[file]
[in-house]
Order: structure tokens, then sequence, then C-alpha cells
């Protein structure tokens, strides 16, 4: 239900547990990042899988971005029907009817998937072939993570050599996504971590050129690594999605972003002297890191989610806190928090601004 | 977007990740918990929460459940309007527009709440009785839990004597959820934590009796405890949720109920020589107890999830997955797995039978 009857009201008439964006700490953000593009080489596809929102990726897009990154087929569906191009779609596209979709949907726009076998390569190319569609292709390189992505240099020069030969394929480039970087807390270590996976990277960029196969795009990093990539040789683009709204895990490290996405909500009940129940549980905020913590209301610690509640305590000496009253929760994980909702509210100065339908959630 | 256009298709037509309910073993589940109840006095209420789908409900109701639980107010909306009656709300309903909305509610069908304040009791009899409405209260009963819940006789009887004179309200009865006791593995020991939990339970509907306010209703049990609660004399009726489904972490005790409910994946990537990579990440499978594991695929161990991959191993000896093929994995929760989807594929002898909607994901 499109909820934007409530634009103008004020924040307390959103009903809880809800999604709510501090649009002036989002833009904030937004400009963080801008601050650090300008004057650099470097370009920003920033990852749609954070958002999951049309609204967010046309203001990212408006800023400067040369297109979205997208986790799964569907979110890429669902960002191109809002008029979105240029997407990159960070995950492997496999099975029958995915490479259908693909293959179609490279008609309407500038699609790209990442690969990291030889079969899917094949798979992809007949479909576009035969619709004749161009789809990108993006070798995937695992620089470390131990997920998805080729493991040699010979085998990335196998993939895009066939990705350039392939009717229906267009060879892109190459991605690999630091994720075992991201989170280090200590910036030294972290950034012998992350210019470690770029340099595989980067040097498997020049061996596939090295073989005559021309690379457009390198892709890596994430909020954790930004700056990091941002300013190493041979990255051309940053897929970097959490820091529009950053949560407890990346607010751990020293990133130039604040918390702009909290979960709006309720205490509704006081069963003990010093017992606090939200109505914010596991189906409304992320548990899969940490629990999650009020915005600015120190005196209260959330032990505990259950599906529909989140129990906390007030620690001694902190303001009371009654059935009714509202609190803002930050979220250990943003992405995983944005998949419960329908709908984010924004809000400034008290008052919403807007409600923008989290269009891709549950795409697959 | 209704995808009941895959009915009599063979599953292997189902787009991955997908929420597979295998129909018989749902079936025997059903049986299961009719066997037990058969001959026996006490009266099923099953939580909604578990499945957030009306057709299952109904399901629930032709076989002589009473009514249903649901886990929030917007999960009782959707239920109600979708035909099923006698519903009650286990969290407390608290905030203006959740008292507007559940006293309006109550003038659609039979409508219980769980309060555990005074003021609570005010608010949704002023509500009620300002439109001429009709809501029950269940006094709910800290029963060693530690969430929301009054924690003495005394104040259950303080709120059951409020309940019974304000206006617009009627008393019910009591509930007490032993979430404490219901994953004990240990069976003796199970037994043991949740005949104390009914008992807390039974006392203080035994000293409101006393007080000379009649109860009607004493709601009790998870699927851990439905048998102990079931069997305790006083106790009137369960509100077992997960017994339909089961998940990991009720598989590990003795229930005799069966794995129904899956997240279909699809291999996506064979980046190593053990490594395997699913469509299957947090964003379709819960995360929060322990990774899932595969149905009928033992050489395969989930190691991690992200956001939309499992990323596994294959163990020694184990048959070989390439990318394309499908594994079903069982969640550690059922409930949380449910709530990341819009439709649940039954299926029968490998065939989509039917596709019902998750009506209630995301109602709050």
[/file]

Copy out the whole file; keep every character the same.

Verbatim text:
[in-house]
Order: structure tokens, then sequence, then C-alpha cells
């Protein structure tokens, strides 16, 4: 239900547990990042899988971005029907009817998937072939993570050599996504971590050129690594999605972003002297890191989610806190928090601004 | 977007990740918990929460459940309007527009709440009785839990004597959820934590009796405890949720109920020589107890999830997955797995039978 009857009201008439964006700490953000593009080489596809929102990726897009990154087929569906191009779609596209979709949907726009076998390569190319569609292709390189992505240099020069030969394929480039970087807390270590996976990277960029196969795009990093990539040789683009709204895990490290996405909500009940129940549980905020913590209301610690509640305590000496009253929760994980909702509210100065339908959630 | 256009298709037509309910073993589940109840006095209420789908409900109701639980107010909306009656709300309903909305509610069908304040009791009899409405209260009963819940006789009887004179309200009865006791593995020991939990339970509907306010209703049990609660004399009726489904972490005790409910994946990537990579990440499978594991695929161990991959191993000896093929994995929760989807594929002898909607994901 499109909820934007409530634009103008004020924040307390959103009903809880809800999604709510501090649009002036989002833009904030937004400009963080801008601050650090300008004057650099470097370009920003920033990852749609954070958002999951049309609204967010046309203001990212408006800023400067040369297109979205997208986790799964569907979110890429669902960002191109809002008029979105240029997407990159960070995950492997496999099975029958995915490479259908693909293959179609490279008609309407500038699609790209990442690969990291030889079969899917094949798979992809007949479909576009035969619709004749161009789809990108993006070798995937695992620089470390131990997920998805080729493991040699010979085998990335196998993939895009066939990705350039392939009717229906267009060879892109190459991605690999630091994720075992991201989170280090200590910036030294972290950034012998992350210019470690770029340099595989980067040097498997020049061996596939090295073989005559021309690379457009390198892709890596994430909020954790930004700056990091941002300013190493041979990255051309940053897929970097959490820091529009950053949560407890990346607010751990020293990133130039604040918390702009909290979960709006309720205490509704006081069963003990010093017992606090939200109505914010596991189906409304992320548990899969940490629990999650009020915005600015120190005196209260959330032990505990259950599906529909989140129990906390007030620690001694902190303001009371009654059935009714509202609190803002930050979220250990943003992405995983944005998949419960329908709908984010924004809000400034008290008052919403807007409600923008989290269009891709549950795409697959 | 209704995808009941895959009915009599063979599953292997189902787009991955997908929420597979295998129909018989749902079936025997059903049986299961009719066997037990058969001959026996006490009266099923099953939580909604578990499945957030009306057709299952109904399901629930032709076989002589009473009514249903649901886990929030917007999960009782959707239920109600979708035909099923006698519903009650286990969290407390608290905030203006959740008292507007559940006293309006109550003038659609039979409508219980769980309060555990005074003021609570005010608010949704002023509500009620300002439109001429009709809501029950269940006094709910800290029963060693530690969430929301009054924690003495005394104040259950303080709120059951409020309940019974304000206006617009009627008393019910009591509930007490032993979430404490219901994953004990240990069976003796199970037994043991949740005949104390009914008992807390039974006392203080035994000293409101006393007080000379009649109860009607004493709601009790998870699927851990439905048998102990079931069997305790006083106790009137369960509100077992997960017994339909089961998940990991009720598989590990003795229930005799069966794995129904899956997240279909699809291999996506064979980046190593053990490594395997699913469509299957947090964003379709819960995360929060322990990774899932595969149905009928033992050489395969989930190691991690992200956001939309499992990323596994294959163990020694184990048959070989390439990318394309499908594994079903069982969640550690059922409930949380449910709530990341819009439709649940039954299926029968490998065939989509039917596709019902998750009506209630995301109602709050």